At Paris Review Revel, James Lipton Decries Internet, Fiercely Guards Canapes

“I only like to come to these things if I’ve recently published a book,” said Richard Price, author of the recently released and highly praised novel Lush Life, standing among fellow authors and editors at the Paris Review Spring Revel gala at Cipriani 42nd Street on the evening of Monday, April 14.

The crowd at the literary publication’s annual fund-raising event included writers Joan Didion, Jay McInerney and Frank McCourt, topped off with froth like departed Elle fashion director and Project Runway judge, Nina Garcia, and socialite Tinsley Mortimer.

“I don’t really know the magazine that well, I don’t read magazines,” Mr. Price told the Transom when asked how he thinks The Review has changed over the years. “My daughter is an intern there, though.” (We quietly wondered how that gig has changed since editor George Plimpton was alive, when it involved mostly slicing cheese cubes, pawing through unsolicited manuscripts and flashing a little leg!) “She graduated college and managed to find a job that doesn’t pay; we’re very proud of her.”

Also attending was esteemed author E. L. Doctorow, most recently of 2005’s The March. “Literary magazines publishing today are more glamorous than The Paris Review was when it began; they tend to come out of university communities,” he said, perhaps thinking of n+1, the creation of four Harvard classmates. “But we need every one of them.”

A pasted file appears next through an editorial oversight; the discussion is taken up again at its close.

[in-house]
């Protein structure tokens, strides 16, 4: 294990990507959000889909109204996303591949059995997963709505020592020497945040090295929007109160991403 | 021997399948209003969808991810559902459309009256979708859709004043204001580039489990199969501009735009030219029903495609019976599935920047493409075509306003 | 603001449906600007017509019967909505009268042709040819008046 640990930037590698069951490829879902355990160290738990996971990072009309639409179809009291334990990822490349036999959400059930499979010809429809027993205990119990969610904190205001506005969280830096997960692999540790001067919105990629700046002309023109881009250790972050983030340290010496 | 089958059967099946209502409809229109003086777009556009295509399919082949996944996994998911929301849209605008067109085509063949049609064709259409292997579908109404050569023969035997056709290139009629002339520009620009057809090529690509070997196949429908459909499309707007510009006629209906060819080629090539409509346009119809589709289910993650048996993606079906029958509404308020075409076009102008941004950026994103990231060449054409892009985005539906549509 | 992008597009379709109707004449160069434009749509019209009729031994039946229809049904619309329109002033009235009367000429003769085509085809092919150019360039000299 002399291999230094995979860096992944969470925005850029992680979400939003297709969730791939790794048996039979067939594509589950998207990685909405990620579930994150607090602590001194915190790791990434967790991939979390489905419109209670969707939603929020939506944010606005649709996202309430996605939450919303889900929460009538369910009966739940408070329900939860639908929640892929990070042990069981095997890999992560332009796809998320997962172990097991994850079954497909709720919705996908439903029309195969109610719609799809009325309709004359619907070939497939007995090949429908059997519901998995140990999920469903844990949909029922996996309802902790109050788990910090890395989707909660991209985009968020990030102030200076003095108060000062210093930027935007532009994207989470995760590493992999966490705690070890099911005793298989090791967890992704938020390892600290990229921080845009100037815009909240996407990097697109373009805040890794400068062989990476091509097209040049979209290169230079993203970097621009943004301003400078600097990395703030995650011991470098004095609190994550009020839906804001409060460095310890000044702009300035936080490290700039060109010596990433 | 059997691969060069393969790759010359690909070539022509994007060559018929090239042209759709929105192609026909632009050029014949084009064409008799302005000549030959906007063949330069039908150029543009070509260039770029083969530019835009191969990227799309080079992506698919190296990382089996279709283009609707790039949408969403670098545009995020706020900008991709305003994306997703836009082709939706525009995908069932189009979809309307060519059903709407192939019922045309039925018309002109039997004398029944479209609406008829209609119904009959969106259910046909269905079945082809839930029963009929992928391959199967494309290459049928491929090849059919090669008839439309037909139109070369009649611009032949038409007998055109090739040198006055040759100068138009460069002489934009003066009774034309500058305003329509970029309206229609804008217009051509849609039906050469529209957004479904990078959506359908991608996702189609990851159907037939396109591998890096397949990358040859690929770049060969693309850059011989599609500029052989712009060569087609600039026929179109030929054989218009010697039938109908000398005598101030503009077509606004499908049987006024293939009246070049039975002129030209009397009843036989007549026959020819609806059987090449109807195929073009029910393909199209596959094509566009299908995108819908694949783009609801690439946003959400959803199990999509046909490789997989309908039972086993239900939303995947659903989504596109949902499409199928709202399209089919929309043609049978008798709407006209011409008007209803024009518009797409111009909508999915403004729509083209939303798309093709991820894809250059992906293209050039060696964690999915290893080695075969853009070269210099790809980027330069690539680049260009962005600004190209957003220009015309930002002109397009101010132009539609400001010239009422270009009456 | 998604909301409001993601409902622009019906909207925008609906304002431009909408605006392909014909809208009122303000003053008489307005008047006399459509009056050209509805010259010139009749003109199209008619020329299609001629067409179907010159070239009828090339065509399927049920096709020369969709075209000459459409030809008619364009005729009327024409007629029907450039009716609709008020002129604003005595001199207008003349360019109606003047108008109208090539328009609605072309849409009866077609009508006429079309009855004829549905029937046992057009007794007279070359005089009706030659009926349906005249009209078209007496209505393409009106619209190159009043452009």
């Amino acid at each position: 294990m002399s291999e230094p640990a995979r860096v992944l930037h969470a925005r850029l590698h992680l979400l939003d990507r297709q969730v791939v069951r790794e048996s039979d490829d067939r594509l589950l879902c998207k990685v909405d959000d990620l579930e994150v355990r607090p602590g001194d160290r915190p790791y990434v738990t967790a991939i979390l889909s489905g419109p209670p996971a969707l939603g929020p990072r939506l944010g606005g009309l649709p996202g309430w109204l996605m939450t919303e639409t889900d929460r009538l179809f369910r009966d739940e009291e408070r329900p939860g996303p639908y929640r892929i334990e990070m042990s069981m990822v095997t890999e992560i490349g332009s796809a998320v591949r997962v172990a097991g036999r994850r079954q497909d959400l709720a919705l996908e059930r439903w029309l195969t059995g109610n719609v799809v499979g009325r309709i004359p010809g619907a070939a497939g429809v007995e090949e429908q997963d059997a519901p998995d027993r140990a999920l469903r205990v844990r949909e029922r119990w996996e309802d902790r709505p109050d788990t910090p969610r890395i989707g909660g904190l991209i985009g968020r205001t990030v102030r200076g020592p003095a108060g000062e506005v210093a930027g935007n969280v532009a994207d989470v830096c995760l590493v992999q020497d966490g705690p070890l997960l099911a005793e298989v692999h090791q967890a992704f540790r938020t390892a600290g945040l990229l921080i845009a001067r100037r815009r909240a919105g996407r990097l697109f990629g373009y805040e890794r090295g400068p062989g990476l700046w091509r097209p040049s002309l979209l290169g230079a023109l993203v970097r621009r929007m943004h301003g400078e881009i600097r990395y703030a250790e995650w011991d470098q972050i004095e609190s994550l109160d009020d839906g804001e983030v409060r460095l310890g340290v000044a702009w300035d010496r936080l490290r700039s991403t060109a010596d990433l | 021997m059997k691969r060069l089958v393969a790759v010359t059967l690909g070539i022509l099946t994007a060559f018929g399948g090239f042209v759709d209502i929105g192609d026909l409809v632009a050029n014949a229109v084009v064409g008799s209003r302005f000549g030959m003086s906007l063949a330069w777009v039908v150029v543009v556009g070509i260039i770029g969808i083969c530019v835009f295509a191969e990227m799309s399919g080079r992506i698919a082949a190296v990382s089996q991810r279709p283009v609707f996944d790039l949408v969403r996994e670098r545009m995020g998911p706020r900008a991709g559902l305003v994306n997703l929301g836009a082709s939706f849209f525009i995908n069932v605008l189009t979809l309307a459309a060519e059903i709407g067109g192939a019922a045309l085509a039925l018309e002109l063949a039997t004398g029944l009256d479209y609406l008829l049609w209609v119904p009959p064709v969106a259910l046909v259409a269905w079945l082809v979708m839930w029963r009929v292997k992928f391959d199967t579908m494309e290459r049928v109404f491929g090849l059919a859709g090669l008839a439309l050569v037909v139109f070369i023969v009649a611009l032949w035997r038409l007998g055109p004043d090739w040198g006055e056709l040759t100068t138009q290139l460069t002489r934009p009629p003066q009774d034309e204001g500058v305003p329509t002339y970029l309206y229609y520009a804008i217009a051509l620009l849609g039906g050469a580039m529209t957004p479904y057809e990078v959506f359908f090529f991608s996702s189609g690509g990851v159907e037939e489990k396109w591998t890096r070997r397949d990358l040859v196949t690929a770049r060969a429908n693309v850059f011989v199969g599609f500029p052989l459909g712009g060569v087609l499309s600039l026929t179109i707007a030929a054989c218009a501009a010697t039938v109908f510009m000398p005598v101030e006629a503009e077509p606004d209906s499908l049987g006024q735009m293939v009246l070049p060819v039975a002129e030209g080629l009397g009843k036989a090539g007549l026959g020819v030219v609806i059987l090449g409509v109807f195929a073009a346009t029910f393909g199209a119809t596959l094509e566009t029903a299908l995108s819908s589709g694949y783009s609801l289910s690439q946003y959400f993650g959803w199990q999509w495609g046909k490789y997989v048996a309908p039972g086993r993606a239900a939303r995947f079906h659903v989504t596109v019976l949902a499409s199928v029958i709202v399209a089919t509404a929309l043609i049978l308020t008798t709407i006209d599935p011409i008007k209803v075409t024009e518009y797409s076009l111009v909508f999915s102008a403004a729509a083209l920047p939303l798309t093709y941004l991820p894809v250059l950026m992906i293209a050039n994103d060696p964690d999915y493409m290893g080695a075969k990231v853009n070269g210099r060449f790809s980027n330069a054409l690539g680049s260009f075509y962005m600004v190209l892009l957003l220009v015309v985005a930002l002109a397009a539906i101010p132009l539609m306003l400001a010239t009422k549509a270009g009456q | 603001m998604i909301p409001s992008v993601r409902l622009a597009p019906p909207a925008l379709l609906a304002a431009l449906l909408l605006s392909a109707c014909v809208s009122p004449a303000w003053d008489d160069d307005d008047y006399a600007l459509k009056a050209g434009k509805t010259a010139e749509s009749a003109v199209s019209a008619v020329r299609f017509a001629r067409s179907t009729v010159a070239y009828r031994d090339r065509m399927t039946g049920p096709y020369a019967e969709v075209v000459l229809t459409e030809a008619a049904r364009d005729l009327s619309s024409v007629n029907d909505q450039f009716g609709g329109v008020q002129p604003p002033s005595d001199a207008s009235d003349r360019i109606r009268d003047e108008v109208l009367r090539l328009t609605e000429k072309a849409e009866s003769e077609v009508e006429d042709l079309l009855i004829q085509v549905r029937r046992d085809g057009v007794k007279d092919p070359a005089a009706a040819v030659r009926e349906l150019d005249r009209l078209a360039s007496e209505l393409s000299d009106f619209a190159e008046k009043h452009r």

“The more the merrier,” gamely agreed The Review’s editor, Philip Gourevitch.

Oh my God—did our eyes deceive us? There was The Actors Studio host James Lipton! A past Review contributor, it turned out (he interviewed playwright Neil Simon for the magazine 15 years ago). “Literary magazines are being launched on a very turbulent scene today because people don’t read books very much,” he said. “I’m very conservative and I don’t like it.”

Don’t even get him started on the World Wide Web!

“Reading online is similar to people who watch a massive film on their iPhones—it’s an insult to the filmmakers,” Mr. Lipton said. “It’s an eternity of Cliffs Notes and Reader’s Digest,” he added, before being interrupted by a waiter who tried to remove a collection of various hors d’oeuvres arranged on a cocktail napkin next to him. “I’m eating those, don’t take those away!” the bearded broadcaster bellowed.

At Paris Review Revel, James Lipton Decries Internet, Fiercely Guards Canapes